This reasoning is consistent with most versions of God, who — though taking on different visual and theological forms across religions — always is said to be characterized by universal love. There is mention of this all throughout the Bible, for instance. In the Book of John we are told that, “No one has ever seen God; but if we love one another, God lives in us and his love is made complete in us” (1 John 4:12) and that “God is love. Whoever lives in love lives in God, and God in them.” (1 John 4:16)
If there is only one God — a God that represents love and unity — then why have so many people been killed in the name of religion? Why there is so much antagonism between people of different religions? We do not have the same problem when it comes to the speaking of different languages. But there is something about the way we have been taught to think about God that triggers deeply emotional attachments to our own particular version, such that so many of us have come to perceive different expressions of God as assaults on our very conception of reality itself. But surely reality is more all-encompassing than one particular religion’s God or worldview alone can possibly depict. If we really want to make meaning of the world around us — which is surely one of the primary purposes of all religions — then we need to embrace this kind of diversity rather than fight against it.
To get a glimpse of all 50+ common threads across religions that we have identified, please visit us at: https://www.uef.org/religious-threads.
Akhil Gupta is the founder director of Universal Enlightenment Forum. He spent five years at Harvard University as a Senior fellow/Guest. He was the chairman of Blackstone India from 2005 to 2014. He is on the Advisory Board of Stanford Business School, the Leadership Council of Harvard Divinity School, and the Advisory Board of Harvard University’s Human Flourishing Initiative. Among other UEF projects, he is at work on two books: one on human flourishing, and another on common threads across religions.
Allen Simon provided research and editing support for this article.
 Martin Buber, I and Thou (New York: Simon and Schuster, 1996), pg. 123–24.
 Erich Fromm, The Art of Loving, Fiftieth Anniversary Edition (New York: HarperCollins, 2006), pg. 59.
 Rig Veda (I.164.46)
 Qur’an 22:40.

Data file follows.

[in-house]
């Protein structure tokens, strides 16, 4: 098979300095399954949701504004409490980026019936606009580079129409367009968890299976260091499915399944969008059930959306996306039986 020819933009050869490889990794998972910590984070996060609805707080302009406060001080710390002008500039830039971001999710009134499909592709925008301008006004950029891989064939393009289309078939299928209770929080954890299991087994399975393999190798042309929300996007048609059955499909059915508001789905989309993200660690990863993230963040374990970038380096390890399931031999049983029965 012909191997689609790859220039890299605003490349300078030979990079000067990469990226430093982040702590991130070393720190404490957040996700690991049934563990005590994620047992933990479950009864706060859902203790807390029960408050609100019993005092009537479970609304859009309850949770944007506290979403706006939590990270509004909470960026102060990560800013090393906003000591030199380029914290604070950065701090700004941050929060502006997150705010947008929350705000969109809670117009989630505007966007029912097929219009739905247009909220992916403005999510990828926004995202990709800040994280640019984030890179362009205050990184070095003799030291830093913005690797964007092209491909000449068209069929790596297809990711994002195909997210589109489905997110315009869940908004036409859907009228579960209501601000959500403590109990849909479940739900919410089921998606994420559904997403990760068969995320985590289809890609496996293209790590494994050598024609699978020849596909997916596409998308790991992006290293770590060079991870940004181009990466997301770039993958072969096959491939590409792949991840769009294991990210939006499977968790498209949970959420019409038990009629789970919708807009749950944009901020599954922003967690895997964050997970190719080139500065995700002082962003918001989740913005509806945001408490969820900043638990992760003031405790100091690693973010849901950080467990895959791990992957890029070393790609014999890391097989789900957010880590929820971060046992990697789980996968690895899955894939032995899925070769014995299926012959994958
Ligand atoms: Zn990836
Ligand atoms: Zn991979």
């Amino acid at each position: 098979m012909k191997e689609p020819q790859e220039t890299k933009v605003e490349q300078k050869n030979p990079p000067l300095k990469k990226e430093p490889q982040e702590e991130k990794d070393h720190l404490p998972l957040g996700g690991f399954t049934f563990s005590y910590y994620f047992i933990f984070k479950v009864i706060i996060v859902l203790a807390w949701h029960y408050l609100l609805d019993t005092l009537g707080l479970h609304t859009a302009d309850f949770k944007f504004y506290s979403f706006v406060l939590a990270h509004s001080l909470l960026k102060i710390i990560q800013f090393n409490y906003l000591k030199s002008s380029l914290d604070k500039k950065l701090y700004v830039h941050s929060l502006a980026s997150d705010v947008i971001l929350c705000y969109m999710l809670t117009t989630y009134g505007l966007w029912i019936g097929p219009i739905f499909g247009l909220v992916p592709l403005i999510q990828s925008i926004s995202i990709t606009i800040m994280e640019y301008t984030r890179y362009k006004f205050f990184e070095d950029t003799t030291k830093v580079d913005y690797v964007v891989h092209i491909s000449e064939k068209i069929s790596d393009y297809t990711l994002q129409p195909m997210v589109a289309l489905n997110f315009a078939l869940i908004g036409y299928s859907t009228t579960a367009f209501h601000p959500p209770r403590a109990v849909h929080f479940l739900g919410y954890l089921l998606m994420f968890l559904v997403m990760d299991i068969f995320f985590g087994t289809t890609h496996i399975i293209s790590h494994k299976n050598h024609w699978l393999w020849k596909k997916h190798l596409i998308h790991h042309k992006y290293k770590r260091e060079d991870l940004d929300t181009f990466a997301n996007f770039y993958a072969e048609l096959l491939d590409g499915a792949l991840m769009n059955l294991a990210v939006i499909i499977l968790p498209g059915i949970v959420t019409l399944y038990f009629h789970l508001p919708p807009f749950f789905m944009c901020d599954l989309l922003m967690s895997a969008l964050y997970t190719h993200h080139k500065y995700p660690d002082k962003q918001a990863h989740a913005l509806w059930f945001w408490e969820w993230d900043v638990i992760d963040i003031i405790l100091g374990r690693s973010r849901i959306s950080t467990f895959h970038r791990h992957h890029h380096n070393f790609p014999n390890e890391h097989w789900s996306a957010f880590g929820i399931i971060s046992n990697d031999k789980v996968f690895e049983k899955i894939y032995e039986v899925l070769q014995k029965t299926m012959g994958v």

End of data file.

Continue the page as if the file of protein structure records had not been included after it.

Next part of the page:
The Qur’an, Trans. Abdel Haleem, M.A.S. Oxford World’s Classics edition (Oxford, UK: Oxford University Press, 2005), 2:163.
 1 Timothy 2:5, NIV.
 Deuteronomy 6:4, NIV.
 The Bhagavad Gita, Trans. Eknath Easwaran, Second Edition (Canada: Nilgiri Press, July 2007), 8:3.
 Ruth H. Chang, “Understanding Di and Tian: Deity and Heaven from Shang to Tang Dynasties,” Sino-Platonic Papers, Number 108, Ed. Victor H. Mair (September, 2000), 19.
 Chuang Tzu, The Book of Chuang Tzu, Penguin Classics edition, Trans. Martin Palmer (New York: Penguin Books, 2006), pg. 92.
 Todd Tremlin, Minds and Gods: The Cognitive Foundations of Religion (Oxford: Oxford University Press, 2006), 123.
 Ruth H. Chang, “Understanding Di and Tian: Deity and Heaven from Shang to Tang Dynasties,” Sino-Platonic Papers, Number 108, Ed. Victor H. Mair (September, 2000), 29.
 The Book of Legends: Sefer Ha-Aggadah, Ed. Hayyim Nahman Bialik and Yehoshua Hạna Rawnitzki, Trans. William Gordon Braude (New York: Schocken Books, 1992), pg. 79.
 Tree of Souls: The Mythology of Judaism, Ed. Howard Schwartz (Oxford: Oxford University Press, 2007), pg. 118.
 Pascal Boyer, Religion Explained: The Evolutionary Origins of Religious Thought (New York: Basic Books, 2001), pg. 88.
 Ernst Gombrich, The Use of Art For The Study of Symbols.
 “Professor Einstein Declares His Faith in Spinoza’s God,” The Archive of the Jewish Telegraphic Agency (April 28, 1929), https://www.jta.org/1929/04/28/archive/professor-einstein-declares-his-faith-in-spinozas-god
 Blaise Pascal, Pensees and Other Writings, Oxford World’s Classics, Trans. Honor Levi (Oxford, UK: Oxford University Press, 1995), pg. 153.
 S.W. Hawking, “The Edge of Space-Time,” American Scientist 72 (1984), pg. 355–59.
Georg Simmel, The Philosophy of Money, Third enlarged edition, Ed. David Frisby, Trans. Tom Bottomore and David Frisby (London: Routledge, 2005), pg. 237.
 Shunryu Suzuki, Zen Mind, Beginner’s Mind (Boston: Shambhala, 2011), 83.
 ‘Abdu’l-Bahá, The Promulgation of Universal Peace, second edition (US Bahá’í Publishing Trust: 1982), pg. 369; Baha’i Reference Library: http://reference.bahai.org/en/t/ab/PUP/pup-111.html.
 1 John 4:12, NIV.
 1 John 4:16, NIV.